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PLoS One. 2007 Aug 15;2(8):e733.

A gammaherpesviral internal repeat contributes to latency amplification.

Author information

1
Institute of Molecular Immunology, Clinical Cooperation Group Hematopoietic Cell Transplantation, GSF National Research Center for Environment and Health, Munich, Germany.

Abstract

BACKGROUND:

Gammaherpesviruses cause important infections of humans, in particular in immunocompromised patients. The genomes of gammaherpesviruses contain variable numbers of internal repeats whose precise role for in vivo pathogenesis is not well understood.

METHODOLOGY/PRINCIPAL FINDINGS:

We used infection of laboratory mice with murine gammaherpesvirus 68 (MHV-68) to explore the biological role of the 40 bp internal repeat of MHV-68. We constructed several mutant viruses partially or completely lacking this repeat. Both in vitro and in vivo, the loss of the repeat did not substantially affect lytic replication of the mutant viruses. However, the extent of splenomegaly, which is associated with the establishment of latency, and the number of ex vivo reactivating and genome positive splenocytes were reduced. Since the 40 bp repeat is part of the hypothetical open reading frame (ORF) M6, it might function as part of M6 or as an independent structure. To differentiate between these two possibilities, we constructed an N-terminal M6STOP mutant, leaving the repeat structure intact but rendering ORF M6 unfunctional. Disruption of ORF M6 did neither affect lytic nor latent infection. In contrast to the situation in lytically infected NIH3T3 cells, the expression of the latency-associated genes K3 and ORF72 was reduced in the latently infected murine B cell line Ag8 in the absence of the 40 bp repeat.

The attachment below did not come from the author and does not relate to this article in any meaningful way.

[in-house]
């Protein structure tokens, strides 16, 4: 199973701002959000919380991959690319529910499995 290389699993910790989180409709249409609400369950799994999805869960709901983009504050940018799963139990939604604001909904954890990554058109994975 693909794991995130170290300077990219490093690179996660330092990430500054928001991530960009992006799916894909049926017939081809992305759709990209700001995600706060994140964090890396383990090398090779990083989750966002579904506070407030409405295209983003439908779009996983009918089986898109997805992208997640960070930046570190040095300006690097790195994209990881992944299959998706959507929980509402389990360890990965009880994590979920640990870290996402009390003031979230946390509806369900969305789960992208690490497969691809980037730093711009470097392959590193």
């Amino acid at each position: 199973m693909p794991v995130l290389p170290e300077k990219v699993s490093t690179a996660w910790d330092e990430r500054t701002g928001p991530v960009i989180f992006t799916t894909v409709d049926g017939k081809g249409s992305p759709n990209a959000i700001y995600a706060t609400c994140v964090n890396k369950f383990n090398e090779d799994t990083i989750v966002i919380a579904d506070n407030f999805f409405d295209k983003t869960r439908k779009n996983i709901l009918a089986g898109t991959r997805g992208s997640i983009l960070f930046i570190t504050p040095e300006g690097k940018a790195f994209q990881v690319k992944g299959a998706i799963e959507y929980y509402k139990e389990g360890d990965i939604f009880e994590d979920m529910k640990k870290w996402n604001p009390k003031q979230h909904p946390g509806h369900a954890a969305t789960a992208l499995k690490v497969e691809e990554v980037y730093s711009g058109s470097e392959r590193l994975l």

CONCLUSIONS/SIGNIFICANCE:

These data suggest that the 40 bp repeat contributes to latency amplification and might be involved in the regulation of viral gene expression.

PMID:
17710133
PMCID:
PMC1939874
DOI:
10.1371/journal.pone.0000733
[Indexed for MEDLINE]
Free PMC Article

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